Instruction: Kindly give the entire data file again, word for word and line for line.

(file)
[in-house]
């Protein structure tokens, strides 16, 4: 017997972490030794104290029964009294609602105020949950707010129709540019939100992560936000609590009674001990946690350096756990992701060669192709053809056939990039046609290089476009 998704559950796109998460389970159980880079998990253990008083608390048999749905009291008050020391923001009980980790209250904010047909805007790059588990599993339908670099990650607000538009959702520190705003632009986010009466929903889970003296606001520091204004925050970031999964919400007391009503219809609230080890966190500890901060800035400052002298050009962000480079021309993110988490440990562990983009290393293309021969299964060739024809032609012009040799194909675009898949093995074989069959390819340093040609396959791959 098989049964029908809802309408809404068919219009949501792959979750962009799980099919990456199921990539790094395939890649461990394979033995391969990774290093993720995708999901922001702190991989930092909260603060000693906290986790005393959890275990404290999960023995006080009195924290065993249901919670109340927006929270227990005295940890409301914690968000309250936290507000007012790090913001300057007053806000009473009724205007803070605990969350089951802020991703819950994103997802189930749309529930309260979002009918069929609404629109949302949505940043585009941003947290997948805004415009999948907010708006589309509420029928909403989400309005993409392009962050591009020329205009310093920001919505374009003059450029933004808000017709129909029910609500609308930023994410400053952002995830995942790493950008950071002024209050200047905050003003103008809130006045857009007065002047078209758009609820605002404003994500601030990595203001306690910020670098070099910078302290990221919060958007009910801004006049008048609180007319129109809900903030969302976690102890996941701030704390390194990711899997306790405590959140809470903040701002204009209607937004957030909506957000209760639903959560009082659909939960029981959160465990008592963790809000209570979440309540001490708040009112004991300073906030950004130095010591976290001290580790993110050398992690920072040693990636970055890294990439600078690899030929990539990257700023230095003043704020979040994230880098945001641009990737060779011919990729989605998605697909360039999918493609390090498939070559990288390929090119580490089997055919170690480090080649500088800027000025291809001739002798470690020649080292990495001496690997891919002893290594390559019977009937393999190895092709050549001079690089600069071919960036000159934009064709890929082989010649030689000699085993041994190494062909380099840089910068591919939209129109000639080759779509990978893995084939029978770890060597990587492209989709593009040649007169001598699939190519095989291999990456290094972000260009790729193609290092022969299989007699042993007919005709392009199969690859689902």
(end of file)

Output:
[in-house]
């Protein structure tokens, strides 16, 4: 017997972490030794104290029964009294609602105020949950707010129709540019939100992560936000609590009674001990946690350096756990992701060669192709053809056939990039046609290089476009 998704559950796109998460389970159980880079998990253990008083608390048999749905009291008050020391923001009980980790209250904010047909805007790059588990599993339908670099990650607000538009959702520190705003632009986010009466929903889970003296606001520091204004925050970031999964919400007391009503219809609230080890966190500890901060800035400052002298050009962000480079021309993110988490440990562990983009290393293309021969299964060739024809032609012009040799194909675009898949093995074989069959390819340093040609396959791959 098989049964029908809802309408809404068919219009949501792959979750962009799980099919990456199921990539790094395939890649461990394979033995391969990774290093993720995708999901922001702190991989930092909260603060000693906290986790005393959890275990404290999960023995006080009195924290065993249901919670109340927006929270227990005295940890409301914690968000309250936290507000007012790090913001300057007053806000009473009724205007803070605990969350089951802020991703819950994103997802189930749309529930309260979002009918069929609404629109949302949505940043585009941003947290997948805004415009999948907010708006589309509420029928909403989400309005993409392009962050591009020329205009310093920001919505374009003059450029933004808000017709129909029910609500609308930023994410400053952002995830995942790493950008950071002024209050200047905050003003103008809130006045857009007065002047078209758009609820605002404003994500601030990595203001306690910020670098070099910078302290990221919060958007009910801004006049008048609180007319129109809900903030969302976690102890996941701030704390390194990711899997306790405590959140809470903040701002204009209607937004957030909506957000209760639903959560009082659909939960029981959160465990008592963790809000209570979440309540001490708040009112004991300073906030950004130095010591976290001290580790993110050398992690920072040693990636970055890294990439600078690899030929990539990257700023230095003043704020979040994230880098945001641009990737060779011919990729989605998605697909360039999918493609390090498939070559990288390929090119580490089997055919170690480090080649500088800027000025291809001739002798470690020649080292990495001496690997891919002893290594390559019977009937393999190895092709050549001079690089600069071919960036000159934009064709890929082989010649030689000699085993041994190494062909380099840089910068591919939209129109000639080759779509990978893995084939029978770890060597990587492209989709593009040649007169001598699939190519095989291999990456290094972000260009790729193609290092022969299989007699042993007919005709392009199969690859689902």